TP: How would you describe your aesthetic? What are your influences?

TM: I'm interested in drama quite a lot but also other things. I was talking with a friend of mine abut my camera the other day, and my camera is actually quite a big influence in that it doesn't have a viewfinder, so all of the things have to be looked at on this tiny little screen, so everything that I shoot tends to be in closeup, which when I discovered that most of my films are in closeup and this is why I was a little embarassed, but aside from that, the aesthetic, that is heap, quite cheap but also I mean it's quite cheap in that the first thought is the best thought in a lot of ways and a lot of things that aren't thoughts are important, like just I hesitate to say what's natural, but a little bit what's natural and a little bit of what's not thought out. I really like drawing and so things tend to tend towards that, like movement and that kind of thing, caught up in this art practise and the kind of Warhol films fall into that, but I have a few films that don't really have any actions in, just a set of situations which follow on from watching those. And kind of themes, are a little bit to do with glorification. I like glorification and I like affirmation, affirmation of, even if it's like affirmation of tragedy, it's still something, it's making things real, I think it's important to me, making - I've been thinking about making longer films for a while now and adding things together, like The Devil's Eyes had a plot whereas I don't think any of the other films have a plot as such, there's just a series of things presented, situations that happen.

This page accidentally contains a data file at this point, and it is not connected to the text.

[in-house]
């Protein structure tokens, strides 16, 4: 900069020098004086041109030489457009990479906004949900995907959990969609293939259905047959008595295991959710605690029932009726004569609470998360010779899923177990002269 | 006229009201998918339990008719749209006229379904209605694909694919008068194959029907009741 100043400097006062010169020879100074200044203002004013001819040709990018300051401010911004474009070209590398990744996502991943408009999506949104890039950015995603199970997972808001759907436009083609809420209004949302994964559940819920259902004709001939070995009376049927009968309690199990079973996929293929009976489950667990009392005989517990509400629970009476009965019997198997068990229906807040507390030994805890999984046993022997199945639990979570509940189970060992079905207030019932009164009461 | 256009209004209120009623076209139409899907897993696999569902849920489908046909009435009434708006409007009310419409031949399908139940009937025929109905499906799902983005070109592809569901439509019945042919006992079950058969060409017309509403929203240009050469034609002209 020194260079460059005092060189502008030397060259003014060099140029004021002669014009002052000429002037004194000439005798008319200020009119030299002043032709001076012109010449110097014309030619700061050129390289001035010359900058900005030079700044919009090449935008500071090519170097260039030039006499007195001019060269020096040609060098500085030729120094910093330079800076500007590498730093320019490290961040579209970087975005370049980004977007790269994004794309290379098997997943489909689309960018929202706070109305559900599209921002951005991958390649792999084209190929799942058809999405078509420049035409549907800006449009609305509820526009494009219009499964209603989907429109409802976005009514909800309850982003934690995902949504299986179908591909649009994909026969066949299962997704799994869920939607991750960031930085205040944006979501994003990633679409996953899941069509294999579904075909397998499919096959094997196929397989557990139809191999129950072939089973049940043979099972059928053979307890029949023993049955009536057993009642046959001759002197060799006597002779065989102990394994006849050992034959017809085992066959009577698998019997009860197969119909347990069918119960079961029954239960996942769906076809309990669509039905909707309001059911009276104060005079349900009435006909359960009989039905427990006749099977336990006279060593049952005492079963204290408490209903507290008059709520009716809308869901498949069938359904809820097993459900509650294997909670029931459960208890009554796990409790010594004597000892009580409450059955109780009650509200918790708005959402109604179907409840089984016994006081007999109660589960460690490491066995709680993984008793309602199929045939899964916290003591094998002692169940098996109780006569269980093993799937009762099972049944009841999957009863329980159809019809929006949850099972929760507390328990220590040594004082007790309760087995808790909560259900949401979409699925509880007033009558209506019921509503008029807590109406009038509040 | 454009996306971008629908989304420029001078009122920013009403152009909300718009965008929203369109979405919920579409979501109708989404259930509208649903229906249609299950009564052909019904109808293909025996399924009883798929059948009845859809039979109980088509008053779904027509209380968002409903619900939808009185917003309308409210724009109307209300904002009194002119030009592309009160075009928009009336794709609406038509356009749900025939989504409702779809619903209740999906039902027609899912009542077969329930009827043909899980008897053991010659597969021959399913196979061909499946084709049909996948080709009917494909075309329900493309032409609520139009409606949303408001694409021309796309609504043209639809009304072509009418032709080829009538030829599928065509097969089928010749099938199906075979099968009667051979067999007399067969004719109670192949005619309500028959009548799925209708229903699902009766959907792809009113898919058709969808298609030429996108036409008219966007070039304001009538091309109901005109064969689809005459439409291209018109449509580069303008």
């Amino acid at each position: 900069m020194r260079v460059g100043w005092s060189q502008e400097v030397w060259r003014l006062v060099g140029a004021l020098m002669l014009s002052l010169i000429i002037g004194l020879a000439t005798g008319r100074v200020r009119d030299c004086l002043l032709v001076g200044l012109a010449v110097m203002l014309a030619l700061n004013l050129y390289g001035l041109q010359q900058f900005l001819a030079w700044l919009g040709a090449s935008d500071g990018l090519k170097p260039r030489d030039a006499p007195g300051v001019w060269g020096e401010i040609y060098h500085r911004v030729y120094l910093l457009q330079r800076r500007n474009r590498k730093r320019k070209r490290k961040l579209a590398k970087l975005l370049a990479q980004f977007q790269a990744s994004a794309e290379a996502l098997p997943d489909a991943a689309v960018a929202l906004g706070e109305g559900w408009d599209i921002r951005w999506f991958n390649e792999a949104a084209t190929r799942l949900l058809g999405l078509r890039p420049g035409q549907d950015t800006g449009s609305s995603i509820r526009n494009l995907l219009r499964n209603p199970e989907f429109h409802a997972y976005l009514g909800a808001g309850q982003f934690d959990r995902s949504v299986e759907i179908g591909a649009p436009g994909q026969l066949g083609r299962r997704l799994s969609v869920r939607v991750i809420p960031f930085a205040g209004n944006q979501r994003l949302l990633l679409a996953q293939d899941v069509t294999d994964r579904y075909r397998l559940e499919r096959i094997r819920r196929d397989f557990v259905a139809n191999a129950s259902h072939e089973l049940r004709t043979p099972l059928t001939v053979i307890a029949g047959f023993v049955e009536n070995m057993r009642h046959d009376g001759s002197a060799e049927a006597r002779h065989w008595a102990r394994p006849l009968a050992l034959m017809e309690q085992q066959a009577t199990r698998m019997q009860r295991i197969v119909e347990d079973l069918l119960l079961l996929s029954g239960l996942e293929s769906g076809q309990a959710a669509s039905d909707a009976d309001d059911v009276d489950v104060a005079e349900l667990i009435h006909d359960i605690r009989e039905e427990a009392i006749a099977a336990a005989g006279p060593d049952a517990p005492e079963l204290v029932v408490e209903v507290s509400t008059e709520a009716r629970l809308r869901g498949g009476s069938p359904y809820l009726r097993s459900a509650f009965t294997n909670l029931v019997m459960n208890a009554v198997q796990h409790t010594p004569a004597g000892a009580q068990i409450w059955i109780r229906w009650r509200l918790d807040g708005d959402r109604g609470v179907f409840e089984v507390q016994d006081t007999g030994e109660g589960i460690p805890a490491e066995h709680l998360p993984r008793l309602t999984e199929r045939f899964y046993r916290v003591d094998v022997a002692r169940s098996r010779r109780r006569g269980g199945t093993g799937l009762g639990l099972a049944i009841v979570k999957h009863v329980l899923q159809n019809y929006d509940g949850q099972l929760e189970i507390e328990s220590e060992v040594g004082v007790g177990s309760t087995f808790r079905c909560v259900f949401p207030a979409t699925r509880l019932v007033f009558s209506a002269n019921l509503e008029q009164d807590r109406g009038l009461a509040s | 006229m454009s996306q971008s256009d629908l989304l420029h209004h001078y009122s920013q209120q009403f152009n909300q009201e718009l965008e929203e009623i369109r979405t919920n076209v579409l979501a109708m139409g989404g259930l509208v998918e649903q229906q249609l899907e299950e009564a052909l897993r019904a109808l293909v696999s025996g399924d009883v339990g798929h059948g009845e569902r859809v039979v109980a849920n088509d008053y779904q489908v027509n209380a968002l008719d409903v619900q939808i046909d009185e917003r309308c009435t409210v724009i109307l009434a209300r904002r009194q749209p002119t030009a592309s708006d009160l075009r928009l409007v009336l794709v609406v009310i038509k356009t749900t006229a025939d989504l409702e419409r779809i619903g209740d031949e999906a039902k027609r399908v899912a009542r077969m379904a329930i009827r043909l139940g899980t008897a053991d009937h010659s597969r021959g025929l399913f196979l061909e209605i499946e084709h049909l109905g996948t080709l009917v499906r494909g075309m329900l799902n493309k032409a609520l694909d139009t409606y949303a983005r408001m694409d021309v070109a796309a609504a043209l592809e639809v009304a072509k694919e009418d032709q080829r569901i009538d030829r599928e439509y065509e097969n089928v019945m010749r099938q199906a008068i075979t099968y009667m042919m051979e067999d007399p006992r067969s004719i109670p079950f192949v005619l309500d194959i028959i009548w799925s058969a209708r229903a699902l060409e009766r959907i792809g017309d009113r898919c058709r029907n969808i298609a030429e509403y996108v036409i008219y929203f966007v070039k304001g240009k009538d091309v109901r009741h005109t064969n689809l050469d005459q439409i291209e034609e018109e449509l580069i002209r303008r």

TP: How important is the DIY aspect to you? Would you consider working another way?

TM: I've thought about instructing more than actors before, like having someone shoot things and having another person do this and that and it's awfully complicated and the films really don't need to be that complicated because they're not, they're very simple...although I love big budget films. Yeah, see it would be great to have just a bunch of people do stuff for you as well. I don't know. I don't think I'm quite egomaniacal enough to deal with too many smart people at once. But I've had people build costumes for me before and I asked them to do it and it was really simple, they did it and it was really good, if I had like... If I had a team of like 30 people building hundreds of costumes that'd be awesome, and then loads of actors who could wear them that'd be really good, and ven the Jack Smith films have quite a large cast it seems, although they're all friends, I mean I have a handful of friends, but it's hard to get them together all at once.

TP: What's your filmmaking process?

TM: I tend to have like an image or an action in mind and then set about the easiest way to do that and then all the kind of moments of technique are just what happens as it progresses, like I don't really think about getting good shots until they're there or, like I hate editing, hate it because I don't know why. It just seems very unnatural. Maybe I should stop editing, maybe I should hire an editor...

TP: Where would you like to be in 5 years time?

TM: Really famous. Like really, really famous! But still don't what I'm doing really.
Photo by Ryan Van Winkle